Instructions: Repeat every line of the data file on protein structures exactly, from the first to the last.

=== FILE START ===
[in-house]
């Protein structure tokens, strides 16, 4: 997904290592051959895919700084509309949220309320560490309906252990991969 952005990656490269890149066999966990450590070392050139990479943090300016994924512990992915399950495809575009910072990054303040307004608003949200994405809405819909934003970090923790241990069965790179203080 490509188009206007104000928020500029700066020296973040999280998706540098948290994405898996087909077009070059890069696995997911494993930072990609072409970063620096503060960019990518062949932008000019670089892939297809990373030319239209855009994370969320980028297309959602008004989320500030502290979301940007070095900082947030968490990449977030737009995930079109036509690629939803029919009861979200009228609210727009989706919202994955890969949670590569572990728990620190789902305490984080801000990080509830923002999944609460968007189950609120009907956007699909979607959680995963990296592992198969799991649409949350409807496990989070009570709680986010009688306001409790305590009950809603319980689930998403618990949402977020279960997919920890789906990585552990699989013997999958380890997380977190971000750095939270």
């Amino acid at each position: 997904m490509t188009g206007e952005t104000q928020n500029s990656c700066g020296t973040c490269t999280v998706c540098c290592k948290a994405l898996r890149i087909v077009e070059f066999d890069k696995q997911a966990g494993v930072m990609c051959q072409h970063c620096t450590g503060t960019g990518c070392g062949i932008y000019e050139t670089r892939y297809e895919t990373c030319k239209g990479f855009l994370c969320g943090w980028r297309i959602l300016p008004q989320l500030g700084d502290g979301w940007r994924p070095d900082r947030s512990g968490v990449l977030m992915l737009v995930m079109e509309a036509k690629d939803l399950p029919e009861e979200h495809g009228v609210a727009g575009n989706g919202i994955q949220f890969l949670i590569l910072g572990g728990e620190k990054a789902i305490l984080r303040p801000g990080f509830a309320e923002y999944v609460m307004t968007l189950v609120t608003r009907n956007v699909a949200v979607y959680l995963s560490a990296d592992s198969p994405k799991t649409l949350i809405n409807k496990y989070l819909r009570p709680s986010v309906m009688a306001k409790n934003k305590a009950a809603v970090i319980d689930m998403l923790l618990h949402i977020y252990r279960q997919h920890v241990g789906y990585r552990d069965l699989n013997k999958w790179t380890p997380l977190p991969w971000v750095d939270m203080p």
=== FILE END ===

[in-house]
């Protein structure tokens, strides 16, 4: 997904290592051959895919700084509309949220309320560490309906252990991969 952005990656490269890149066999966990450590070392050139990479943090300016994924512990992915399950495809575009910072990054303040307004608003949200994405809405819909934003970090923790241990069965790179203080 490509188009206007104000928020500029700066020296973040999280998706540098948290994405898996087909077009070059890069696995997911494993930072990609072409970063620096503060960019990518062949932008000019670089892939297809990373030319239209855009994370969320980028297309959602008004989320500030502290979301940007070095900082947030968490990449977030737009995930079109036509690629939803029919009861979200009228609210727009989706919202994955890969949670590569572990728990620190789902305490984080801000990080509830923002999944609460968007189950609120009907956007699909979607959680995963990296592992198969799991649409949350409807496990989070009570709680986010009688306001409790305590009950809603319980689930998403618990949402977020279960997919920890789906990585552990699989013997999958380890997380977190971000750095939270």
């Amino acid at each position: 997904m490509t188009g206007e952005t104000q928020n500029s990656c700066g020296t973040c490269t999280v998706c540098c290592k948290a994405l898996r890149i087909v077009e070059f066999d890069k696995q997911a966990g494993v930072m990609c051959q072409h970063c620096t450590g503060t960019g990518c070392g062949i932008y000019e050139t670089r892939y297809e895919t990373c030319k239209g990479f855009l994370c969320g943090w980028r297309i959602l300016p008004q989320l500030g700084d502290g979301w940007r994924p070095d900082r947030s512990g968490v990449l977030m992915l737009v995930m079109e509309a036509k690629d939803l399950p029919e009861e979200h495809g009228v609210a727009g575009n989706g919202i994955q949220f890969l949670i590569l910072g572990g728990e620190k990054a789902i305490l984080r303040p801000g990080f509830a309320e923002y999944v609460m307004t968007l189950v609120t608003r009907n956007v699909a949200v979607y959680l995963s560490a990296d592992s198969p994405k799991t649409l949350i809405n409807k496990y989070l819909r009570p709680s986010v309906m009688a306001k409790n934003k305590a009950a809603v970090i319980d689930m998403l923790l618990h949402i977020y252990r279960q997919h920890v241990g789906y990585r552990d069965l699989n013997k999958w790179t380890p997380l977190p991969w971000v750095d939270m203080p």